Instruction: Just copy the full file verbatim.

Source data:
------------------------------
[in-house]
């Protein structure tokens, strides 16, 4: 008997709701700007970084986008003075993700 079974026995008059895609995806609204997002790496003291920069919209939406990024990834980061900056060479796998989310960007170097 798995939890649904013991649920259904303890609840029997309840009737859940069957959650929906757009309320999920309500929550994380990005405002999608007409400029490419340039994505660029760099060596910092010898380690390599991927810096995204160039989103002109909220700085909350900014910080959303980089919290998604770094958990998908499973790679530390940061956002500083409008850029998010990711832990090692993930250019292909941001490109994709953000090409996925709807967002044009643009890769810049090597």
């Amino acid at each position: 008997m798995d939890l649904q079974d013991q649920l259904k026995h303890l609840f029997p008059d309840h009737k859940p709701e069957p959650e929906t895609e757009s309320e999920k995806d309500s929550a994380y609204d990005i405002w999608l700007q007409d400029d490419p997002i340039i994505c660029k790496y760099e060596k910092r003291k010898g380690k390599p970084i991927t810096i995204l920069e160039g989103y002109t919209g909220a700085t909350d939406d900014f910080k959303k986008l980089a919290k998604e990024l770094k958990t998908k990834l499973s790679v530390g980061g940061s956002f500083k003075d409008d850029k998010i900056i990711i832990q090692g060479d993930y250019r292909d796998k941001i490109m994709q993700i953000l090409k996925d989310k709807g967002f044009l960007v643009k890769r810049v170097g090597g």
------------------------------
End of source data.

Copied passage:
[in-house]
């Protein structure tokens, strides 16, 4: 008997709701700007970084986008003075993700 079974026995008059895609995806609204997002790496003291920069919209939406990024990834980061900056060479796998989310960007170097 798995939890649904013991649920259904303890609840029997309840009737859940069957959650929906757009309320999920309500929550994380990005405002999608007409400029490419340039994505660029760099060596910092010898380690390599991927810096995204160039989103002109909220700085909350900014910080959303980089919290998604770094958990998908499973790679530390940061956002500083409008850029998010990711832990090692993930250019292909941001490109994709953000090409996925709807967002044009643009890769810049090597």
């Amino acid at each position: 008997m798995d939890l649904q079974d013991q649920l259904k026995h303890l609840f029997p008059d309840h009737k859940p709701e069957p959650e929906t895609e757009s309320e999920k995806d309500s929550a994380y609204d990005i405002w999608l700007q007409d400029d490419p997002i340039i994505c660029k790496y760099e060596k910092r003291k010898g380690k390599p970084i991927t810096i995204l920069e160039g989103y002109t919209g909220a700085t909350d939406d900014f910080k959303k986008l980089a919290k998604e990024l770094k958990t998908k990834l499973s790679v530390g980061g940061s956002f500083k003075d409008d850029k998010i900056i990711i832990q090692g060479d993930y250019r292909d796998k941001i490109m994709q993700i953000l090409k996925d989310k709807g967002f044009l960007v643009k890769r810049v170097g090597g």